It is hot. Far too hot. Far far far too hot to be roaring around clearing the floors (as I spent yesterday doing) so the carpet cleaners who could only come today on short notice, can Deep Down Clean with STEAM. Perhaps if we boost the indoor humidity level just a little more, we could create our very own miniature weather system, complete with Severe Storm Warnings.
Never mind that, we need a Severe Mom Warning, because while I make myself dizzy and miserable with overheated household exertion, the kiddos undo my handiwork with equally committed effort. As in "Mooooommmm, you can't throw away that scrap of paper with old food stuck to it because It's Precious To Me," and "we NEED to upend this box of overpriced plastic building materials and play with it Right Now." I swear, I am transmogrifying into Molly Weasley. You know how usually women hear echoes of their mothers when they nag their kids? I sound exactly like Molly. "You could have DIED" - I've actually said that. I just need to start work on a couple of monogramed jumpers for Christmas and the transformation will be complete. In my defence, I must point out that my DD could give Fred and George a serious run for their money.
Every so often, I did have a little sit down with a glass of ice water and the twine.
I noticed the error in the early lace rounds.... early. And I did not rip at first, because the sensible, not-obsessive part of me pointed out that this was a prototype, and also a grocery bag made of TWINE, not handpainted baby camel tummy fur, and once the big tub of blueberries from the farmers market stains it irrevocably It Won't Matter. The slightly more neurotic aspect of my psyche pointed out that it is virtually certain that, while I am traipsing through Whistler looking oh-so-Bohemian-chic (yes, Charity is absolutely correct!) with the bottle of wine and the crusty artisanal bread and the plump aubergines nestled in my handknit grocery bag, someone will ask wherever did I get such a handsome and functional bag, and I will modestly admit to making it, and then they will look at it closely and ask "is it supposed to be all crooked at the bottom like that?" And I will be shamed beyond measure. So........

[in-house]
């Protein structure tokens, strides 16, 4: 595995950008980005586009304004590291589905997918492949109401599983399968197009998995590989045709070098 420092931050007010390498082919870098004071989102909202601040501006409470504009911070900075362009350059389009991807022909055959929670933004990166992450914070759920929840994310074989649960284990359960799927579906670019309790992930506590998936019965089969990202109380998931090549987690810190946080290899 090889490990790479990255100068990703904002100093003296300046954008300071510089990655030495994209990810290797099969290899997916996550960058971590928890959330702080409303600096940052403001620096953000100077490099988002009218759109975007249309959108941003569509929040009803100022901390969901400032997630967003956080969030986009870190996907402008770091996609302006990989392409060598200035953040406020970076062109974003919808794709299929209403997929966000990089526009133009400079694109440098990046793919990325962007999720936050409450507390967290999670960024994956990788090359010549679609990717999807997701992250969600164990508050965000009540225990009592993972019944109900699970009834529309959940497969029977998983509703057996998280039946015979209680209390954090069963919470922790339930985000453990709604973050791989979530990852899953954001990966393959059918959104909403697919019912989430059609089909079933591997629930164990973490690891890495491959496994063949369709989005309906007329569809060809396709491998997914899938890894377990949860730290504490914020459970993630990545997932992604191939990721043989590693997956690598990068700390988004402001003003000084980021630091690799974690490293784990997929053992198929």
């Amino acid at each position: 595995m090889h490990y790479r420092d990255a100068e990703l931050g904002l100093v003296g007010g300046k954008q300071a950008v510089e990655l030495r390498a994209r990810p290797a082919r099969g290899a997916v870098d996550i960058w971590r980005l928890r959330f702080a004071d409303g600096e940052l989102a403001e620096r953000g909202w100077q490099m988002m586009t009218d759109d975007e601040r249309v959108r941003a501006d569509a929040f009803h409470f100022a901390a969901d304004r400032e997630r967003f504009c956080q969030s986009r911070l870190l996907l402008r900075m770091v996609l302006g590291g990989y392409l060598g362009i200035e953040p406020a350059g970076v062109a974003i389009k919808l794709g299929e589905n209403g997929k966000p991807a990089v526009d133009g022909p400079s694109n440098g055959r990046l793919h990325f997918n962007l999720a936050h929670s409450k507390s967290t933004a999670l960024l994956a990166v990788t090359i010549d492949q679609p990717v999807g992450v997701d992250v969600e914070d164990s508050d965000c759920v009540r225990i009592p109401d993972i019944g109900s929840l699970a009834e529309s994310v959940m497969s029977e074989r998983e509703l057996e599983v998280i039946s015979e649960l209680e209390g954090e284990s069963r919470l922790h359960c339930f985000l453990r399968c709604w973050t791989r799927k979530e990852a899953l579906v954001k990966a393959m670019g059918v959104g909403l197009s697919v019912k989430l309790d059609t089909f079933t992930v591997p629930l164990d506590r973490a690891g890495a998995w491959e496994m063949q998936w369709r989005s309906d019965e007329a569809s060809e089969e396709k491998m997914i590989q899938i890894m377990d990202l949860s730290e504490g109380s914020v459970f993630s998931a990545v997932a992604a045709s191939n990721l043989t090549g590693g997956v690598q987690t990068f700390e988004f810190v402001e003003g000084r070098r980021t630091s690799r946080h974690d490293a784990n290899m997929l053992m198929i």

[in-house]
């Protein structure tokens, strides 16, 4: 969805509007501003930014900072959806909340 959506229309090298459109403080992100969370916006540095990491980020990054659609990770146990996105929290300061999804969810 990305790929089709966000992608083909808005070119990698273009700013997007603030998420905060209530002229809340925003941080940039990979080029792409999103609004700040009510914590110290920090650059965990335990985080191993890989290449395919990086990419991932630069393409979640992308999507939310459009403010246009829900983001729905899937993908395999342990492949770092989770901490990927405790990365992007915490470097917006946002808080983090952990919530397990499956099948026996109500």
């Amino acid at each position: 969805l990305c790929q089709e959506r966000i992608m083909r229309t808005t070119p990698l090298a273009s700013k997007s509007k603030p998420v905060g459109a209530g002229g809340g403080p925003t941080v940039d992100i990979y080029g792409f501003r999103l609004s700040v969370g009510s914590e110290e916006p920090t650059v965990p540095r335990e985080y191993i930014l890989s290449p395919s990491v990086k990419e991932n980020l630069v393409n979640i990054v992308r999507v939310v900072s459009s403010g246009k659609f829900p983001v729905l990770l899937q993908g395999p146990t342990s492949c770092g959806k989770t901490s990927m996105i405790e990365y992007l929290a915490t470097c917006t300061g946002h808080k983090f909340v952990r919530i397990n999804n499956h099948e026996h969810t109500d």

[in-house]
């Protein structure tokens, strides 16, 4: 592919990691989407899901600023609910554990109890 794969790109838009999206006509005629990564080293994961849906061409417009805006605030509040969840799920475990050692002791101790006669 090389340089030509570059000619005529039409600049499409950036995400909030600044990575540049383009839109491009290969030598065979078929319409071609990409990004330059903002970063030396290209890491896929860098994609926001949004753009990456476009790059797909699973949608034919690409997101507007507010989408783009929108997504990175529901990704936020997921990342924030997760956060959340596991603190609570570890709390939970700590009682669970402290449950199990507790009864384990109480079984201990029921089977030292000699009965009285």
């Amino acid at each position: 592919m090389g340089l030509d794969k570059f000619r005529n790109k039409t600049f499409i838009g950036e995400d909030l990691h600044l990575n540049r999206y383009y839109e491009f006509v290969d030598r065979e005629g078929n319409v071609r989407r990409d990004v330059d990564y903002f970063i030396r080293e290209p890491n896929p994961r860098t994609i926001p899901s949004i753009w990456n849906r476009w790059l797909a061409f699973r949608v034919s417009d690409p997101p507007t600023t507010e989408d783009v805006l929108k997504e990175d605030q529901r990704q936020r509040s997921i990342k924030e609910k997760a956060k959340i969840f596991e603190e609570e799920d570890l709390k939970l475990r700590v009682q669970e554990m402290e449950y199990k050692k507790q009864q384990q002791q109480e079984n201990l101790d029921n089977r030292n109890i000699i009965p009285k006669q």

Now that I can spread it out flat, I notice that the centre bulges slightly in a nipplish sort of way, despite having followed the "doubling on rounds 2, 4, 8, 16 etc." rule. I don't have to rip that section however, because it is an interesting exercise in three dimensional mathematical modelling, as opposed to the other, which was just a Grievous Error. Also, I'm sure a 4L jug of milk will block it out nicely.
Thanks to all for the lovely compliments on the quilt blocks - I hope to get back to making more once we are settled. Regarding the roundabout tank - I fervently hope that LeeAnn's belief in the power of tallness to compensate for horizontal design features is justified. I have by no means given up on it, but I think I will set it aside for a few days, because in my present frame of mind I am likely to make the sort of mistakes which really will make me hate it forever. Hopefully I can bring myself to finish it before we move, because knitting projects take up an awful lot more space when they are still in progress.